With this option selected, the TDS project will output a .update file as part of its compilation artifacts. These .update files are Update Packages for Sitecore that can be installed via the Update Installation Wizard [or via Sitecore Ship!]. Any Sitecore Items found within the package will be packaged up for installation into the target database (TDS projects can target different Sitecore databases). One important note: the screenshot above is for an environment that we call ‘PROD-CD’. It represents a content delivery server within our production infrastructure. For Content Delivery servers, we want to generate separate code and item packages, because we only want to push code (see the Package Generation Options in the screenshot above). For CM or Single environments, we can generate a single update package that has both Sitecore Items and application code.
To instruct TDS on which code to package, you select a ‘Source Web Project’. TDS uses this setting to also include the output of that corresponding C# project.
The final benefit of the TDS strategy revolves around environmental configuration. If you recall from Brian’s solution setup series, we use a dedicated class library to house environment specific configuration for Sitecore. We also never touch a native Sitecore configuration file. We always patch in our own configuration alphabetically last. You can see this in action via the File Replacement tab:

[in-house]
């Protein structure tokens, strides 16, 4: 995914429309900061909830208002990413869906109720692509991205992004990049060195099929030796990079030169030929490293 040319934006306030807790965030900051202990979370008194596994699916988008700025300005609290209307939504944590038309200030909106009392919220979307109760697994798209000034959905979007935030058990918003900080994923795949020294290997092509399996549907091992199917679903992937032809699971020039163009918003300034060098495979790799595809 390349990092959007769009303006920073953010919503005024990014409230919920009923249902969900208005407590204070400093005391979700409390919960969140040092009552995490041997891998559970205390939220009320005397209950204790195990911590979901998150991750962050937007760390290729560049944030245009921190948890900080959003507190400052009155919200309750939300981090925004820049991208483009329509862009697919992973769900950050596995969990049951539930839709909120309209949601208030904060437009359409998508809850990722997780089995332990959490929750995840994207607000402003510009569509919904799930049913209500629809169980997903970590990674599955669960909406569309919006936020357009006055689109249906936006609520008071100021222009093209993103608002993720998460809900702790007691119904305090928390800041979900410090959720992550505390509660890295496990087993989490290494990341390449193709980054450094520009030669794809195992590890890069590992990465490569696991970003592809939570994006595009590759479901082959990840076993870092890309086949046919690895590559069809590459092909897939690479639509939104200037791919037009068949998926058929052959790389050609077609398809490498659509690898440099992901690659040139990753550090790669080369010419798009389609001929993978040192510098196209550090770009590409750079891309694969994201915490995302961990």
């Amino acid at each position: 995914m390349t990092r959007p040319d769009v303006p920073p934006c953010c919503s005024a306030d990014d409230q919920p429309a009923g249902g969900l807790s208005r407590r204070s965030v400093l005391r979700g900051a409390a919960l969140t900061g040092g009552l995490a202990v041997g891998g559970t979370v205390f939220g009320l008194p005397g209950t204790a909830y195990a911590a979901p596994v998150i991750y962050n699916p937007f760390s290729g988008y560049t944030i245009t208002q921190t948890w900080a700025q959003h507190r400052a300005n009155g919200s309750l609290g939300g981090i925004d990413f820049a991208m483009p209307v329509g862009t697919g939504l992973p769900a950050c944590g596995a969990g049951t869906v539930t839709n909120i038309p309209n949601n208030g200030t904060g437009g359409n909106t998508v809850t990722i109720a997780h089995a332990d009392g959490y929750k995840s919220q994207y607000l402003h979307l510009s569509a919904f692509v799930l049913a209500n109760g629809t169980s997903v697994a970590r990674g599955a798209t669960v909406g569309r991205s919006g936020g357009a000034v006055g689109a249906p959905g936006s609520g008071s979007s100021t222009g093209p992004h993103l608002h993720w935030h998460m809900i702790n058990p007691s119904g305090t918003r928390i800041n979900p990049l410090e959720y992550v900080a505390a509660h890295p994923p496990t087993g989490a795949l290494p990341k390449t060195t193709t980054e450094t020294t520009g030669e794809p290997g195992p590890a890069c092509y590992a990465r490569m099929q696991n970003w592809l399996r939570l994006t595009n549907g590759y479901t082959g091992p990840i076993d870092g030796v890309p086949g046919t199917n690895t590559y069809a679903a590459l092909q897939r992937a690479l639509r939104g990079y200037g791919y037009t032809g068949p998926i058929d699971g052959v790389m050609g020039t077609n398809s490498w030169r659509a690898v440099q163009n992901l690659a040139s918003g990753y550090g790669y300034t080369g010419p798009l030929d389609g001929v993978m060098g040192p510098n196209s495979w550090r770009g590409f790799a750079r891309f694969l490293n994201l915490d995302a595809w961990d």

Bottom line is: per build profile, we can include configuration files from the different directories under our Environments project. I don’t know about you, but to me, this is superior to configuration transforms on top of Sitecore patch files.
Now, I know what you’re thinking… this is a lot to set up, especially for a Helix solution. I would advise you to not go down the path of each TDS project generating an update package. Instead, there’s another feature of TDS that you can use: Package Bundling. This is available from the Multi-project Properties tab. For our purposes, the idea is simple – take the output of each bundled project and include it as the output of the current project. This means that for your Helix-based Enterprise Layer, you can have a single .update package generated containing all modules.
After all of this setup, a compilation should now result in a .update file being generated as part of the output of your TDS project. This .update file is a critical key to continuous delivery.